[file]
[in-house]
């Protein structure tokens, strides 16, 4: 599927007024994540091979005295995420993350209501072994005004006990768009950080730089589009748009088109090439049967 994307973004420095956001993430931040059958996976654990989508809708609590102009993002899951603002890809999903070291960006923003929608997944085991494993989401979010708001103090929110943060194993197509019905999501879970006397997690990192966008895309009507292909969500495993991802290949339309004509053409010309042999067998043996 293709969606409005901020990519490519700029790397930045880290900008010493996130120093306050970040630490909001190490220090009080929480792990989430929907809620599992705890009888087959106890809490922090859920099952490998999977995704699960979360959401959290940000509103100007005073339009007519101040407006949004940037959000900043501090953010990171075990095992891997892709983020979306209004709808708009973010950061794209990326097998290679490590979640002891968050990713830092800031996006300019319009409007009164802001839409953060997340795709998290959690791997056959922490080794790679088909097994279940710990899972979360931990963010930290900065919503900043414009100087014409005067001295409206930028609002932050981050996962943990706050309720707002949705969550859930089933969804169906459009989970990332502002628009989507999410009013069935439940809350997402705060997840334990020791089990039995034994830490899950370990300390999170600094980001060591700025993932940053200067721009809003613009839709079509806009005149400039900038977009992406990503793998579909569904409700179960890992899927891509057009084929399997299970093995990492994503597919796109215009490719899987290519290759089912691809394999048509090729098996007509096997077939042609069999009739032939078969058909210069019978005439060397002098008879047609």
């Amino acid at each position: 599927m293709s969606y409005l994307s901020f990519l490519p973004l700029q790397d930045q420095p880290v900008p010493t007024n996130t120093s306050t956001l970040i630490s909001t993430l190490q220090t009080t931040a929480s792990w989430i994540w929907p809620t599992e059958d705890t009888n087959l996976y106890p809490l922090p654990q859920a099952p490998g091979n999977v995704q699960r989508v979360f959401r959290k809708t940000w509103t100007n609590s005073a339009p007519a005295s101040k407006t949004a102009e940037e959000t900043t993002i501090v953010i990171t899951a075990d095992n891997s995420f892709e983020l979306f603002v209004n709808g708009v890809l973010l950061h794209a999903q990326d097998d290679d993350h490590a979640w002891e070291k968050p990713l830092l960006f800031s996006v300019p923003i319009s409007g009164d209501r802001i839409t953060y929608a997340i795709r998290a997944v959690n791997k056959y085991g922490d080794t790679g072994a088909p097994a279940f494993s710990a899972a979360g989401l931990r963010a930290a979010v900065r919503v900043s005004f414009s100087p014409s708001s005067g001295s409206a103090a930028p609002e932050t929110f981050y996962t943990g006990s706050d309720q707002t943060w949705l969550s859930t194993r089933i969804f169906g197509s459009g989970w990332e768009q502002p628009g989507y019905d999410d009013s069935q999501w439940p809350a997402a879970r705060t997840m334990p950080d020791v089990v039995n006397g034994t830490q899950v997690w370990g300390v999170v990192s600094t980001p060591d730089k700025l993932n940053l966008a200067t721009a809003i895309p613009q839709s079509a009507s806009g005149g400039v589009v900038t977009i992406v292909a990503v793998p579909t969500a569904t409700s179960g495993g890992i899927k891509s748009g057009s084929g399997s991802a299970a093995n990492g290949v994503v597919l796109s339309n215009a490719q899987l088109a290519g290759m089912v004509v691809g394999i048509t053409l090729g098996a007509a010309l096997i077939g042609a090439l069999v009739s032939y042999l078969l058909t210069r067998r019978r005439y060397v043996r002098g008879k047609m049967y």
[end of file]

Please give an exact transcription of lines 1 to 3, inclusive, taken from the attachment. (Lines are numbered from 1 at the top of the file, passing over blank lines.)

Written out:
[in-house]
């Protein structure tokens, strides 16, 4: 599927007024994540091979005295995420993350209501072994005004006990768009950080730089589009748009088109090439049967 994307973004420095956001993430931040059958996976654990989508809708609590102009993002899951603002890809999903070291960006923003929608997944085991494993989401979010708001103090929110943060194993197509019905999501879970006397997690990192966008895309009507292909969500495993991802290949339309004509053409010309042999067998043996 293709969606409005901020990519490519700029790397930045880290900008010493996130120093306050970040630490909001190490220090009080929480792990989430929907809620599992705890009888087959106890809490922090859920099952490998999977995704699960979360959401959290940000509103100007005073339009007519101040407006949004940037959000900043501090953010990171075990095992891997892709983020979306209004709808708009973010950061794209990326097998290679490590979640002891968050990713830092800031996006300019319009409007009164802001839409953060997340795709998290959690791997056959922490080794790679088909097994279940710990899972979360931990963010930290900065919503900043414009100087014409005067001295409206930028609002932050981050996962943990706050309720707002949705969550859930089933969804169906459009989970990332502002628009989507999410009013069935439940809350997402705060997840334990020791089990039995034994830490899950370990300390999170600094980001060591700025993932940053200067721009809003613009839709079509806009005149400039900038977009992406990503793998579909569904409700179960890992899927891509057009084929399997299970093995990492994503597919796109215009490719899987290519290759089912691809394999048509090729098996007509096997077939042609069999009739032939078969058909210069019978005439060397002098008879047609």
């Amino acid at each position: 599927m293709s969606y409005l994307s901020f990519l490519p973004l700029q790397d930045q420095p880290v900008p010493t007024n996130t120093s306050t956001l970040i630490s909001t993430l190490q220090t009080t931040a929480s792990w989430i994540w929907p809620t599992e059958d705890t009888n087959l996976y106890p809490l922090p654990q859920a099952p490998g091979n999977v995704q699960r989508v979360f959401r959290k809708t940000w509103t100007n609590s005073a339009p007519a005295s101040k407006t949004a102009e940037e959000t900043t993002i501090v953010i990171t899951a075990d095992n891997s995420f892709e983020l979306f603002v209004n709808g708009v890809l973010l950061h794209a999903q990326d097998d290679d993350h490590a979640w002891e070291k968050p990713l830092l960006f800031s996006v300019p923003i319009s409007g009164d209501r802001i839409t953060y929608a997340i795709r998290a997944v959690n791997k056959y085991g922490d080794t790679g072994a088909p097994a279940f494993s710990a899972a979360g989401l931990r963010a930290a979010v900065r919503v900043s005004f414009s100087p014409s708001s005067g001295s409206a103090a930028p609002e932050t929110f981050y996962t943990g006990s706050d309720q707002t943060w949705l969550s859930t194993r089933i969804f169906g197509s459009g989970w990332e768009q502002p628009g989507y019905d999410d009013s069935q999501w439940p809350a997402a879970r705060t997840m334990p950080d020791v089990v039995n006397g034994t830490q899950v997690w370990g300390v999170v990192s600094t980001p060591d730089k700025l993932n940053l966008a200067t721009a809003i895309p613009q839709s079509a009507s806009g005149g400039v589009v900038t977009i992406v292909a990503v793998p579909t969500a569904t409700s179960g495993g890992i899927k891509s748009g057009s084929g399997s991802a299970a093995n990492g290949v994503v597919l796109s339309n215009a490719q899987l088109a290519g290759m089912v004509v691809g394999i048509t053409l090729g098996a007509a010309l096997i077939g042609a090439l069999v009739s032939y042999l078969l058909t210069r067998r019978r005439y060397v043996r002098g008879k047609m049967y």